by Craig D. Hasenbalg (Winter 2018)
For all the talk these days about changes to the tax code, it is easy to lose sight of the fundamental goal of any estate plan: actually, conveying assets to chosen beneficiaries. Taxes can certainly impact that conveyance. But, for estates not large enough to be subject to the estate tax system, transferring assets in the proper way to the proper people is the primary goal.
“Powers of appointment” are one of the effective means to accomplish this simple goal, while also taking into consideration future events. Unfortunately, powers of appointment are often overlooked.
One of the most attractive features of any power of appointment is that it is limited only by the creativity of the maker of the power. At its heart, every power has a “trigger”, which, if pulled, allows a third party to alter an estate plan’s disposition of assets. For example, assume Susan is married to Robert, and together they have two healthy and happy children, Jane and Steve. From a previous relationship, Susan has a son, Trevor, who has seen his fair share of trouble. Trevor has been arrested several times, spent time in jail and has unfortunately developed a seemingly unshakeable cocaine habit.
Despite Trevor’s troubles, Susan loves all three of her children equally, and creates an estate plan so that at her death (assuming Susan dies first), Robert receives all of the income generated by Susan’s assets for as long as he lives. When Robert dies, Susan’s assets are distributed to Jane, Steve and Trevor, equally.
However, Susan is realistic about Trevor’s prospects, and she inserts a power of appointment into her estate plan. The power provides that Robert can insert language into his Will that alters Susan’s estate plan. If Trevor continues his downward spiral (Trevor’s downward spiral is the “trigger” allowing Robert to exercise the power), then Robert can require Susan’s assets to be distributed equally to Jane and Steve to the exclusion of Trevor. Susan’s idea is that if Trevor recovers (which certainly is the hope), then he should receive his full one-third share of Susan’s assets. If this happens, Susan is trusting Robert not to exercise the power. If, however, Trevor is unable to stay clean, then Susan’s assets would go to Jane and Steve and would not help perpetuate Trevor’s wayward lifestyle.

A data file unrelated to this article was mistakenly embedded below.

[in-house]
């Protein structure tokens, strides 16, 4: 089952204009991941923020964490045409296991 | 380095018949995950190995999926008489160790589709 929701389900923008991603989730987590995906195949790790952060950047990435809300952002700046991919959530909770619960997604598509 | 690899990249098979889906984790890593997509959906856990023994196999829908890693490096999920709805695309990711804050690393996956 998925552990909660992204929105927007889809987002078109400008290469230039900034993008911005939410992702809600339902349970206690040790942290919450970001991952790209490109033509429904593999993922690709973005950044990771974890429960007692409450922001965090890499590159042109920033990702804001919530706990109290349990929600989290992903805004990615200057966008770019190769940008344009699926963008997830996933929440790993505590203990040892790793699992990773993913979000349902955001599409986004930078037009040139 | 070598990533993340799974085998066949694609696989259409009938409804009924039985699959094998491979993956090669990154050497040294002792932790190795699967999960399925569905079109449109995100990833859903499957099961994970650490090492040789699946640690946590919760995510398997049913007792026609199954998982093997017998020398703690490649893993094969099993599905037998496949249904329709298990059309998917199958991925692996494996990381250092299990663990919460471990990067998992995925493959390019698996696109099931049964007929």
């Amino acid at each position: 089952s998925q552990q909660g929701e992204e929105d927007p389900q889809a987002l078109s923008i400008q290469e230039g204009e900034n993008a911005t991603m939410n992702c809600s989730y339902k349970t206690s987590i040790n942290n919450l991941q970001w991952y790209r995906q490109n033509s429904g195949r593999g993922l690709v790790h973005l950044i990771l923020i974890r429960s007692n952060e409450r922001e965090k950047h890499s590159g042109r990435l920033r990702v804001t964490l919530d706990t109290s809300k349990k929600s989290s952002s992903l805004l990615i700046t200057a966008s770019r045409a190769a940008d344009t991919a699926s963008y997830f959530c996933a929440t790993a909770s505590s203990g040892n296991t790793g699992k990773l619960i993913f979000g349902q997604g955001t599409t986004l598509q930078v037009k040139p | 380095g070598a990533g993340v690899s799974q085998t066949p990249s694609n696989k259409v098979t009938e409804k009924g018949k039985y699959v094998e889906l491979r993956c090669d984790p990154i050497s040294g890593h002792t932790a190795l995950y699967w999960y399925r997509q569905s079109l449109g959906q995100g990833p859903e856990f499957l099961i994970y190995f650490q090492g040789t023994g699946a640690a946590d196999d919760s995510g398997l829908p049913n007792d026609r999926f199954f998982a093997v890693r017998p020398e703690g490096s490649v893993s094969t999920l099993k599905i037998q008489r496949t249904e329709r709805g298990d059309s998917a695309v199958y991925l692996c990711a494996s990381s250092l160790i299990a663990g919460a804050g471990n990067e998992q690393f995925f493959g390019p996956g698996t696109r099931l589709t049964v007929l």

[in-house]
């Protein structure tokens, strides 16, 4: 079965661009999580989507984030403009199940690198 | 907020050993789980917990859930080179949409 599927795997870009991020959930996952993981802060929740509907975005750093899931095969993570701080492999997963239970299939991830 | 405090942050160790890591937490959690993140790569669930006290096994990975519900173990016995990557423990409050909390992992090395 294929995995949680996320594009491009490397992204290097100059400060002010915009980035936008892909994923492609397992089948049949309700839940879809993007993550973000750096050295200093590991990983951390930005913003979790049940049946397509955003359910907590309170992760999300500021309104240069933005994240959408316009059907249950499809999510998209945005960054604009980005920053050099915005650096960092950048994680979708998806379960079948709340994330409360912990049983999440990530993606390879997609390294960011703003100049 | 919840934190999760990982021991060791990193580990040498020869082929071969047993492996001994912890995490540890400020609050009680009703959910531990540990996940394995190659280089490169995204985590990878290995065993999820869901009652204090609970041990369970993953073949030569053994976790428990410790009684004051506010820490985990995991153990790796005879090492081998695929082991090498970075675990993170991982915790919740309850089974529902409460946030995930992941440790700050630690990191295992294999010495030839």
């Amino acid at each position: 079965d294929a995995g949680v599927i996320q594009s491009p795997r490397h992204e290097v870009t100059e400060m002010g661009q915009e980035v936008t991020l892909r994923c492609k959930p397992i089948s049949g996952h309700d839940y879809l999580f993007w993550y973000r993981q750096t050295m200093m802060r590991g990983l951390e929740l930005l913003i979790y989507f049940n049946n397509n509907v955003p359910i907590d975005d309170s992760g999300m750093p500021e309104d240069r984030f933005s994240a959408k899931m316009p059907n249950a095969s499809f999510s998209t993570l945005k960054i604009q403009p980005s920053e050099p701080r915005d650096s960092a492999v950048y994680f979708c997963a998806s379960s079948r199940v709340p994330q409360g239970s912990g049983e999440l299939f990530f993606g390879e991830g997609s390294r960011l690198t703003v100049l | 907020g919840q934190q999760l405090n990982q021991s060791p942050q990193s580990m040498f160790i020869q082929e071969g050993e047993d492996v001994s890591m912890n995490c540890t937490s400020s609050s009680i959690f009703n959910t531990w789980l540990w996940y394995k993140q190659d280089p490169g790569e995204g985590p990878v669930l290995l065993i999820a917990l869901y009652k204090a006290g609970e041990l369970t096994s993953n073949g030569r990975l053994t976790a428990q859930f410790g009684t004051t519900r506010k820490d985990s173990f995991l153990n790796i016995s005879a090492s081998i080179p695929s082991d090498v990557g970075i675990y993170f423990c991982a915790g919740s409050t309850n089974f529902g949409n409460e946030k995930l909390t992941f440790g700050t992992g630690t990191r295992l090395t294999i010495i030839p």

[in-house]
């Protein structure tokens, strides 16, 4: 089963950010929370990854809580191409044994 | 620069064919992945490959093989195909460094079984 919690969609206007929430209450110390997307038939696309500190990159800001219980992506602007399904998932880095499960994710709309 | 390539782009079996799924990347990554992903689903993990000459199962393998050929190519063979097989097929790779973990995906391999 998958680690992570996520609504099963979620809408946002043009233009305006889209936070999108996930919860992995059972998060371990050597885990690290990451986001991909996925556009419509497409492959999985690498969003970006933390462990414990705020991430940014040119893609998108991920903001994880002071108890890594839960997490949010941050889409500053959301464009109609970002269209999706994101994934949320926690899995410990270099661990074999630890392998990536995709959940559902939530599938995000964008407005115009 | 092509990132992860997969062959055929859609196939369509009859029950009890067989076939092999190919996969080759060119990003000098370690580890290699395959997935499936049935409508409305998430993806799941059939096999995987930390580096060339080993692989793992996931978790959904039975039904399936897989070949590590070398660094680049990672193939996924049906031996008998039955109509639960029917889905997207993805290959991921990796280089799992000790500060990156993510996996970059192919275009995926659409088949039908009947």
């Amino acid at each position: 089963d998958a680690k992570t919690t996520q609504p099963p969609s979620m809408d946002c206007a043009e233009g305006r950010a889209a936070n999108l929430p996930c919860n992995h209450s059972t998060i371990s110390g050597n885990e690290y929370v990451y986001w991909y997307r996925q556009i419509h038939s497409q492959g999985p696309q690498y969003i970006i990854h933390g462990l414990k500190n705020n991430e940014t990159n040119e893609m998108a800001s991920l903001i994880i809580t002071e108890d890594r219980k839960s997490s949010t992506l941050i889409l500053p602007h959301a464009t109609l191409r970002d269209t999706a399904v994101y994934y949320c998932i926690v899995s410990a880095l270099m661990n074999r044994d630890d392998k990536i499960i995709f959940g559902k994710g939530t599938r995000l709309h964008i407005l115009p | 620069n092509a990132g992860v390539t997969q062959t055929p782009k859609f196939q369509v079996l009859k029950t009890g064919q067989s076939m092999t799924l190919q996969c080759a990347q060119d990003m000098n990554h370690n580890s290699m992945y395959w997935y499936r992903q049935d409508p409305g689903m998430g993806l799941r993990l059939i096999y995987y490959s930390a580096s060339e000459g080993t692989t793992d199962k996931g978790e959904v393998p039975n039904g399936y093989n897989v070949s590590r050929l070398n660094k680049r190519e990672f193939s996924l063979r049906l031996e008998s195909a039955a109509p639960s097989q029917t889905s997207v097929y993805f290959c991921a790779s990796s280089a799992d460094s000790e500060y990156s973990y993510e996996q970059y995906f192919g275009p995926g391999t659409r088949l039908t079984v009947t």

No other estate planning tool in the estate planner’s “tool box” allows for a post-death reallocation of assets so simply and easily. In the example above, although Susan is dead, the ultimate disposition of her assets is not final until Robert chooses to exercise or not exercise the power. In this way, Robert can monitor events after Susan dies, so that Susan’s assets are distributed as Susan would have intended. In appropriate situations, such a powerful device should not be ignored.
There are a variety of ways in which a power of appointment can be drafted to effectuate the ultimate goal of an estate plan. If you are preparing an estate plan, make sure you discuss with your estate planning attorney whether a power of appointment can help distribute, or re-distribute, your assets to those whom you intend.